Chemistry in Forensic Science

Essentially, forensic chemistry is the application of chemistry in criminal justice, i.e. when proving crimes in courts of law. Historically, forensic chemistry has been used in analysing and identifying poisons (by methods developed by scientists) that had been used when committing murder. The Marsh test was the first test developed for the analysis of the poison Arsenic. It was named after the British scientist who created it, James Marsh. Everything from chromatography to the invention of the spectroscope (which aided in identifying chemicals as evidence) demonstrated their usefulness in the field of forensic chemistry. Moreover, Alan Walsh invented the first atomic absorption spectrometer for the detection of poisons like arsenic and cadmium (Kanojia, 2021).


Although historically forensic chemistry has been used primarily for homicides, today it is also applicable in cases of sexual assaults, suicides, pesticides and others. Zooming into cases relating to homicides or sexual assault, forensic science makes use of chemistry in 3 predominant ways: through the analysis of blood, through DNA forensics and through the analysis of firearms. Depending on the case, these methods can either be used in conjunction or independently.


The first application, blood analysis, is generally used to identify the presence of chemical substances in the blood of the victim. This is carried out by the use of a chromatography test. Chromatography is the separation of a mixture into its components. It is commonly used in laboratories to reveal unknown elements of mixtures (Santa Monica College, 2020). In forensic science, scientists use intense heat to separate blood into its components in order to determine levels of alcohol or medications consumed by the victim.


The second application, DNA forensics, is used to compare the DNA of possible suspects to that of skin, hair or blood cells left at the crime scene. This identification is carried out by an STR analysis. STR or Short Tandem Repeat analysis analyses regions of DNA that do not code for proteins. These regions are called “variable number short tandem repeats” as they greatly vary from person to person. Since almost 99.9% of our DNA is the same as everyone else, an STR analysis is especially useful when distinguishing two individuals (“What is STR analysis?,” 2011). Results are then compared to DNA profiles of individuals in a database called CODIS or Combined DNA Index System. This can also aid in the identification of suspects.


The third and final general application is firearms analysis. Crimes involving the use of firearms will almost always require chemistry to reveal information about the residue left behind by bullets or other weaponry. These are analysed by techniques like Scanning Electron Microscopy (SEM), Neutron Activation Analysis (NAA) and others. In SEM, a scanning electron microscope is used to focus a beam of electrons and produce images of a sample. The beam of electrons also interacts with the atoms of the sample which results in the formation of a variety of signals, providing scientists with valuable information regarding the composition of the sample (which could be gunshot residue or post-explosion residue) (“Scanning electron microscopy,” 2020).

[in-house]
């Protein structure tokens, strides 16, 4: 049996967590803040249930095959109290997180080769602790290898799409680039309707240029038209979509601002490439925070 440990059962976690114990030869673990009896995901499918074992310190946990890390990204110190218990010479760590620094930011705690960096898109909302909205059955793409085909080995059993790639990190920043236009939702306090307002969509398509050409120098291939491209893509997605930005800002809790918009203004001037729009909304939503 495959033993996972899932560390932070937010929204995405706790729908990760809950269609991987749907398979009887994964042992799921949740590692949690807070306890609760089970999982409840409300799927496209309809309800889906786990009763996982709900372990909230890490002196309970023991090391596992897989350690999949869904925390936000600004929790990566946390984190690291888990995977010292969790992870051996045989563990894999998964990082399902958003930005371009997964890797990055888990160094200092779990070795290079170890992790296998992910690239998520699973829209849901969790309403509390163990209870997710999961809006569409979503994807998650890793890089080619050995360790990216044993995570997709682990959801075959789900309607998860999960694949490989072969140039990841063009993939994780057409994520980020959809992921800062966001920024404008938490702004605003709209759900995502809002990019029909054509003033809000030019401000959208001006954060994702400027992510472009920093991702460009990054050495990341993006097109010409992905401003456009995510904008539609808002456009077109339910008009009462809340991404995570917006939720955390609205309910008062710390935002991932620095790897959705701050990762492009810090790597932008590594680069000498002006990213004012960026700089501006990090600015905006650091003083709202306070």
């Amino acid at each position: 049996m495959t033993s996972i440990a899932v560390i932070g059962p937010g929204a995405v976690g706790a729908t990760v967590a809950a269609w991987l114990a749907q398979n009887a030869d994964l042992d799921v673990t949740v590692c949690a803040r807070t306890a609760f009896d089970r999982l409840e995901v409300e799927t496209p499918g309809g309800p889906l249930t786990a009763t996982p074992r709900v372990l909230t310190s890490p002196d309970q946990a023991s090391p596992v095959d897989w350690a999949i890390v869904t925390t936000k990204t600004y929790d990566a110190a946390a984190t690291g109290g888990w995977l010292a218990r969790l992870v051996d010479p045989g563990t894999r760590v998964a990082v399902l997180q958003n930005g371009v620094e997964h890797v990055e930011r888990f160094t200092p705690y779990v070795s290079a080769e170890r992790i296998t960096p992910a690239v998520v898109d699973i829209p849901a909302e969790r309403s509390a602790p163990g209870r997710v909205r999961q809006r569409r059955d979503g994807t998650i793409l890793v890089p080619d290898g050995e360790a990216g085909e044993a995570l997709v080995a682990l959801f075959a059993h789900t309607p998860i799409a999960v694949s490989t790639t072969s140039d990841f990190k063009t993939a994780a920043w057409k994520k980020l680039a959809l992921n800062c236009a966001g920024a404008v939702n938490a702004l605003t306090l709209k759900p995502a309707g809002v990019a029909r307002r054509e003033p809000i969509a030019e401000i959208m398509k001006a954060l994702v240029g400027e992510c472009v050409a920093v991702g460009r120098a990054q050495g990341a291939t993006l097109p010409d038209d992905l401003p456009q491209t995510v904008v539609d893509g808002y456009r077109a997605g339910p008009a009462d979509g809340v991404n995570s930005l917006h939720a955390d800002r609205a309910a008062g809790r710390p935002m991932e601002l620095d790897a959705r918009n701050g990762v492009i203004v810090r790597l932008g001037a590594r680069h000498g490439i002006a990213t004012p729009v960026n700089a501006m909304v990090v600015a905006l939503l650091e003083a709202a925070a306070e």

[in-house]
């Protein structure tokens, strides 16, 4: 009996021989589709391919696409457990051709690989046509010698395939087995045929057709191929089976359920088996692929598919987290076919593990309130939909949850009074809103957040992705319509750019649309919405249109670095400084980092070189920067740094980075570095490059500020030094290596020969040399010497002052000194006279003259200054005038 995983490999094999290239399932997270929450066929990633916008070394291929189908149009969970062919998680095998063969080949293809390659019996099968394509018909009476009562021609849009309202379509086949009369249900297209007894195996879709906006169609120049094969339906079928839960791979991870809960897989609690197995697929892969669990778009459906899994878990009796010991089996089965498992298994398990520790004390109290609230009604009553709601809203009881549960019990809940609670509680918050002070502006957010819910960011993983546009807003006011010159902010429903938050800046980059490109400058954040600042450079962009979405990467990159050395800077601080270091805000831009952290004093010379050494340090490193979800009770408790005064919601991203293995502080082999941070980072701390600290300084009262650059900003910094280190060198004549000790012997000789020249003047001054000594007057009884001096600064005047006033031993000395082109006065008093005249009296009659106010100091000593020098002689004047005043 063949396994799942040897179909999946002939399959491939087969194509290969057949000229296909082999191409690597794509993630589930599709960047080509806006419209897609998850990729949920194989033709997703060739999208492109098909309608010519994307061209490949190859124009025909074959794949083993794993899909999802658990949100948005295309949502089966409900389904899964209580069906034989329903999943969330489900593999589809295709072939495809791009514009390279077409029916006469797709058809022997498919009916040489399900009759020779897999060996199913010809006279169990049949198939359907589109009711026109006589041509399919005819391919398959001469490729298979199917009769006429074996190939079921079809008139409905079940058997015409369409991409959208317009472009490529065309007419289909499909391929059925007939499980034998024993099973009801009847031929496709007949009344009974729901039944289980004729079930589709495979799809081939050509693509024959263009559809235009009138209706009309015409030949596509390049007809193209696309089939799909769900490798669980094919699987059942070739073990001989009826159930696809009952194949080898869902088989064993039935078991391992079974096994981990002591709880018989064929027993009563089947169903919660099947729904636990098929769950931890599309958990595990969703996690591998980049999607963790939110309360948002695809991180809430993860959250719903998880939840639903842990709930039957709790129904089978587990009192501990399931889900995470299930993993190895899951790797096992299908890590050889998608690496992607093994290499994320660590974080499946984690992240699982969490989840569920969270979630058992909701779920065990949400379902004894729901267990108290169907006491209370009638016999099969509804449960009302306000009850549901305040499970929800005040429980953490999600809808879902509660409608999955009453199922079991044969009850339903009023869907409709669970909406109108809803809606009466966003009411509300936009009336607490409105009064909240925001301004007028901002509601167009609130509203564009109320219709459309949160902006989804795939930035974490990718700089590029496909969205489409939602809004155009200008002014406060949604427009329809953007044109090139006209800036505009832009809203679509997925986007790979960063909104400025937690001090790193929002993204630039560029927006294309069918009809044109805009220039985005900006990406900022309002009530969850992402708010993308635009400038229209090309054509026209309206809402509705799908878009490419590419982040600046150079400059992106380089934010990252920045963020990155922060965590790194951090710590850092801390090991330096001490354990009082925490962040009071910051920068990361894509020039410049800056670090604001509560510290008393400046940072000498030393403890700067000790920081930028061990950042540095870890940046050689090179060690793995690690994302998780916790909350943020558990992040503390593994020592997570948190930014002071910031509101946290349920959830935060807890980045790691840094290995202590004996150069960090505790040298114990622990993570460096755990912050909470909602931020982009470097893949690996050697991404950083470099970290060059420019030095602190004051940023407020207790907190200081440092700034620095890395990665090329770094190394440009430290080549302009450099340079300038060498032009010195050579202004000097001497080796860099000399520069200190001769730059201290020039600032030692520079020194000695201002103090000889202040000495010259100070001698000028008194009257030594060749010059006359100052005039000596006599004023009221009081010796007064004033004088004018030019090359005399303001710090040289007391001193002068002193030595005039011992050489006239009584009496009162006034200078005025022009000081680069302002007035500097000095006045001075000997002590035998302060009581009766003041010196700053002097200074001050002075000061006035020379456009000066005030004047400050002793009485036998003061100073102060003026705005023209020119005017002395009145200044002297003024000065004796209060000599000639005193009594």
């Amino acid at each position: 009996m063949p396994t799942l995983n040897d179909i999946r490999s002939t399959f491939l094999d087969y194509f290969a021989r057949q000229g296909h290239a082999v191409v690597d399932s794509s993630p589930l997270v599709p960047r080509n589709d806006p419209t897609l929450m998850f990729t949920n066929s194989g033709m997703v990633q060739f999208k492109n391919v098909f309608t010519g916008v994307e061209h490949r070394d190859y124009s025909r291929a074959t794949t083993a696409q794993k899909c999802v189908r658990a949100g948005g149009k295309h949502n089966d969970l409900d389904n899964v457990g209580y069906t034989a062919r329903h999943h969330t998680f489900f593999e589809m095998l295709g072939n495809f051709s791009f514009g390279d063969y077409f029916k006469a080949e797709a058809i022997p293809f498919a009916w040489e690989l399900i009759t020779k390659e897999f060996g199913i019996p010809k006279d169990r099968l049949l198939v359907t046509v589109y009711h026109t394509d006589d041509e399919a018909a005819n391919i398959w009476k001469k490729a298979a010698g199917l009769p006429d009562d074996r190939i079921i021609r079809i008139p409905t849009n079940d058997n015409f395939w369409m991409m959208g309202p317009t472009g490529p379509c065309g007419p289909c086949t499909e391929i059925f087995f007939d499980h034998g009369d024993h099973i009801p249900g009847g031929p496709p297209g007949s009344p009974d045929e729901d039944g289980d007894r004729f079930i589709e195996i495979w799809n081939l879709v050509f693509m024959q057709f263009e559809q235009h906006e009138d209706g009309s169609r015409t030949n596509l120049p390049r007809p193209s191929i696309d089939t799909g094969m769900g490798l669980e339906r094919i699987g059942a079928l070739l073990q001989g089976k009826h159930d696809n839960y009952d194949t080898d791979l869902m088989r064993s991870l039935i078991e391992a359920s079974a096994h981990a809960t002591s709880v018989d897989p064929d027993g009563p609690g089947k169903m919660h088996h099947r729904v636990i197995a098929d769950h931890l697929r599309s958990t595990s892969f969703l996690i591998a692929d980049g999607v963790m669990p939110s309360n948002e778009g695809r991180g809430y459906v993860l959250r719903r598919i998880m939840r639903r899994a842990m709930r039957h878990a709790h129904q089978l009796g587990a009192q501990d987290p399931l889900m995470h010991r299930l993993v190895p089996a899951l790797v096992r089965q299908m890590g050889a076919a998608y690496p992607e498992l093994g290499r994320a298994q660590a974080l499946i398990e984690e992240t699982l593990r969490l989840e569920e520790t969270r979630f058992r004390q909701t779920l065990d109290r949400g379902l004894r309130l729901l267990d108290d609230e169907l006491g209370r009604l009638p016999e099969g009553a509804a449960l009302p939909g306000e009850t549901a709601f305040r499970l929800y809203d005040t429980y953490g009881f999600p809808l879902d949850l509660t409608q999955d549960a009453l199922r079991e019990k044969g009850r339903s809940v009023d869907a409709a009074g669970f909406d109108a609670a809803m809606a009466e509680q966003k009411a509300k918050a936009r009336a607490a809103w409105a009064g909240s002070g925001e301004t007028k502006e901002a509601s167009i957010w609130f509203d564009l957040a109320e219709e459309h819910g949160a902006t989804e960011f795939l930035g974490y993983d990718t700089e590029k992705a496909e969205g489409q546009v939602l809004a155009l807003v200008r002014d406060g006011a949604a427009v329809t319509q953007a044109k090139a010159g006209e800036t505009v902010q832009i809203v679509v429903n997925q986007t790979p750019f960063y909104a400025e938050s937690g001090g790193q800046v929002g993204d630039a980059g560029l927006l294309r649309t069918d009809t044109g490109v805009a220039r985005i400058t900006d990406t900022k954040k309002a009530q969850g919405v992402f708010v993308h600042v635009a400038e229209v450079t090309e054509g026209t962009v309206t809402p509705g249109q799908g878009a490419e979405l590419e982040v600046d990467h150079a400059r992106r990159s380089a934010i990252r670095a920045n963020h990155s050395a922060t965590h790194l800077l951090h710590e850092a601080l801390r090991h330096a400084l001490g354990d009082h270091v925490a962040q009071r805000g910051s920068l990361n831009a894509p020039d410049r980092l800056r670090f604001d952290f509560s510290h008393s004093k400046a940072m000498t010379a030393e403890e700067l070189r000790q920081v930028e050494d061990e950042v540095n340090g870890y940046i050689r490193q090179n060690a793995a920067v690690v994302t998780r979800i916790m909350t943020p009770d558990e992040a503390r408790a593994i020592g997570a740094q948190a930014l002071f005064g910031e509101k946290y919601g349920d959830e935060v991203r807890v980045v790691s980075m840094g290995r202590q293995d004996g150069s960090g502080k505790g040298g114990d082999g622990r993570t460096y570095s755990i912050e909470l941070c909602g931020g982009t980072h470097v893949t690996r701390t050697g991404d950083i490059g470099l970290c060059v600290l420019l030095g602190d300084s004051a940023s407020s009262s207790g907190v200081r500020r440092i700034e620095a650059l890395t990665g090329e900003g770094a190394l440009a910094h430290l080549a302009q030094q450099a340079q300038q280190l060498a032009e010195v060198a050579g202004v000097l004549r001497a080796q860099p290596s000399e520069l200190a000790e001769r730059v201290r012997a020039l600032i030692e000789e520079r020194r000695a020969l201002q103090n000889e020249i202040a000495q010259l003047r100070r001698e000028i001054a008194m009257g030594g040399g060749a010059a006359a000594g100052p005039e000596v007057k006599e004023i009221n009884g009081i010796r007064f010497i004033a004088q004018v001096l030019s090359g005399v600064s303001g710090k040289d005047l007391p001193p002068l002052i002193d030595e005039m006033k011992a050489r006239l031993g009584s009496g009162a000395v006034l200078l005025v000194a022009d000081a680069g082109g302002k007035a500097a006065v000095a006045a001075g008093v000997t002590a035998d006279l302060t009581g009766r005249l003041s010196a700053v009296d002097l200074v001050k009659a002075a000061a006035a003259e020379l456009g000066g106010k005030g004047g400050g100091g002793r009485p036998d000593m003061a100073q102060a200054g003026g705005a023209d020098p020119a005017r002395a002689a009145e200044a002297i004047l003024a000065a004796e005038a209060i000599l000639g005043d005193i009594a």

A forensic chemist is one who works primarily in laboratories, repeatedly performing experiments to prove the evidence found in the court of law. Forensic chemists are able to do this by making a detailed, scientific report called expert testimony. Great measures are undertaken to avoid the contamination of evidence (which includes poisons, alcohol sample, fluids like urine and blood and even tissue samples). Precautions include wearing special protective clothing, use of sterile glassware, etc. The ‘expert testimony’ written by the forensic chemist should be such that it is easily understood by a layman, especially since the jury (in the US) consists of common people (Kanojia, 2021).


Besides criminal justice, forensics is also helpful in research carried out in hospitals, in food industries and in general chemical industries.


Works Cited

Kanojia, S. (2021, April 16). Forensic chemistry | Applications of forensic chemistry | ScienceMonk. Everything In Science- Physics, Chemistry, Biology and Space. https://sciencemonk.com/forensic-chemistry-applications-of-forensic chemistry/#Collection_And_Preservation_Of_The_Chemical_Evidences-Forensic_Chemistry


Santa Monica College. (2020, July 14). 2: Paper chromatography of gel ink pens (Experiment). Chemistry LibreTexts. https://chem.libretexts.org/Ancillary_Materials/Laboratory_Experiments/Wet_Lab_Experiments/General_Chemistry_Labs/Online_Chemistry_Lab_Manual/Chem_9_Experiments/02%3A_Paper_Chromatography_of_Gel_Ink_Pens_(Experiment)#:~:text=Chromatography%20is%20a%20method%20of,identify%20unknown%20components%20in%20mixtures.&text=Chromatography%20can%20be%20used%20to,chemical%20composition%20of%20many%20substances


Scanning electron microscopy. (2020, August 19). Nanoscience Instruments. https://www.nanoscience.com/techniques/scanning-electron-microscopy/


What is STR analysis? (2011, March 2). National Institute of Justice. https://nij.ojp.gov/topics/articles/what-str-analysis